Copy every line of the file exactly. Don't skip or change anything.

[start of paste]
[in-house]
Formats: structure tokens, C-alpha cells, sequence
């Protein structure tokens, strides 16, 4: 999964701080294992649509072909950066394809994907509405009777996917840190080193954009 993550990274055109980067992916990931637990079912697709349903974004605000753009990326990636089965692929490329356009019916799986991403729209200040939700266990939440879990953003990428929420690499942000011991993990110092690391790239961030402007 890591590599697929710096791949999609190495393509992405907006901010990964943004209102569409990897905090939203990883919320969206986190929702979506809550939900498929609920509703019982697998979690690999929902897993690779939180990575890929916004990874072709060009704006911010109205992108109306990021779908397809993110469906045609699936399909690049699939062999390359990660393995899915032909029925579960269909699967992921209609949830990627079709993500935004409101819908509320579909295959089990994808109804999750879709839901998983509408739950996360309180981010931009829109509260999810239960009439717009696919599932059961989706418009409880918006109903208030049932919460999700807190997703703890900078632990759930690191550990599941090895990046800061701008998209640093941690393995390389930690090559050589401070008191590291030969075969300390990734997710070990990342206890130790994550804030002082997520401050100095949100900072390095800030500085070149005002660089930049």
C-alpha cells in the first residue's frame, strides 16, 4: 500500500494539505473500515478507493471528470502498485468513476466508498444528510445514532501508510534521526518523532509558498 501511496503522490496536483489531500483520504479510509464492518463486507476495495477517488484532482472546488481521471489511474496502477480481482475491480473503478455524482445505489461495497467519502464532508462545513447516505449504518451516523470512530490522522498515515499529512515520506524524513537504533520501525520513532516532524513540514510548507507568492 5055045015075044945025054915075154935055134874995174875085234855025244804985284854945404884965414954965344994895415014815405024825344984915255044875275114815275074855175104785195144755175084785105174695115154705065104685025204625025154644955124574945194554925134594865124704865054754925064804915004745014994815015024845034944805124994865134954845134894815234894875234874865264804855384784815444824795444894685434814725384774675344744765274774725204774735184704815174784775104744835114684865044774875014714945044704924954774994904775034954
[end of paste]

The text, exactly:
[in-house]
Formats: structure tokens, C-alpha cells, sequence
């Protein structure tokens, strides 16, 4: 999964701080294992649509072909950066394809994907509405009777996917840190080193954009 993550990274055109980067992916990931637990079912697709349903974004605000753009990326990636089965692929490329356009019916799986991403729209200040939700266990939440879990953003990428929420690499942000011991993990110092690391790239961030402007 890591590599697929710096791949999609190495393509992405907006901010990964943004209102569409990897905090939203990883919320969206986190929702979506809550939900498929609920509703019982697998979690690999929902897993690779939180990575890929916004990874072709060009704006911010109205992108109306990021779908397809993110469906045609699936399909690049699939062999390359990660393995899915032909029925579960269909699967992921209609949830990627079709993500935004409101819908509320579909295959089990994808109804999750879709839901998983509408739950996360309180981010931009829109509260999810239960009439717009696919599932059961989706418009409880918006109903208030049932919460999700807190997703703890900078632990759930690191550990599941090895990046800061701008998209640093941690393995390389930690090559050589401070008191590291030969075969300390990734997710070990990342206890130790994550804030002082997520401050100095949100900072390095800030500085070149005002660089930049």
C-alpha cells in the first residue's frame, strides 16, 4: 500500500494539505473500515478507493471528470502498485468513476466508498444528510445514532501508510534521526518523532509558498 501511496503522490496536483489531500483520504479510509464492518463486507476495495477517488484532482472546488481521471489511474496502477480481482475491480473503478455524482445505489461495497467519502464532508462545513447516505449504518451516523470512530490522522498515515499529512515520506524524513537504533520501525520513532516532524513540514510548507507568492 5055045015075044945025054915075154935055134874995174875085234855025244804985284854945404884965414954965344994895415014815405024825344984915255044875275114815275074855175104785195144755175084785105174695115154705065104685025204625025154644955124574945194554925134594865124704865054754925064804915004745014994815015024845034944805124994865134954845134894815234894875234874865264804855384784815444824795444894685434814725384774675344744765274774725204774735184704815174784775104744835114684865044774875014714945044704924954774994904775034954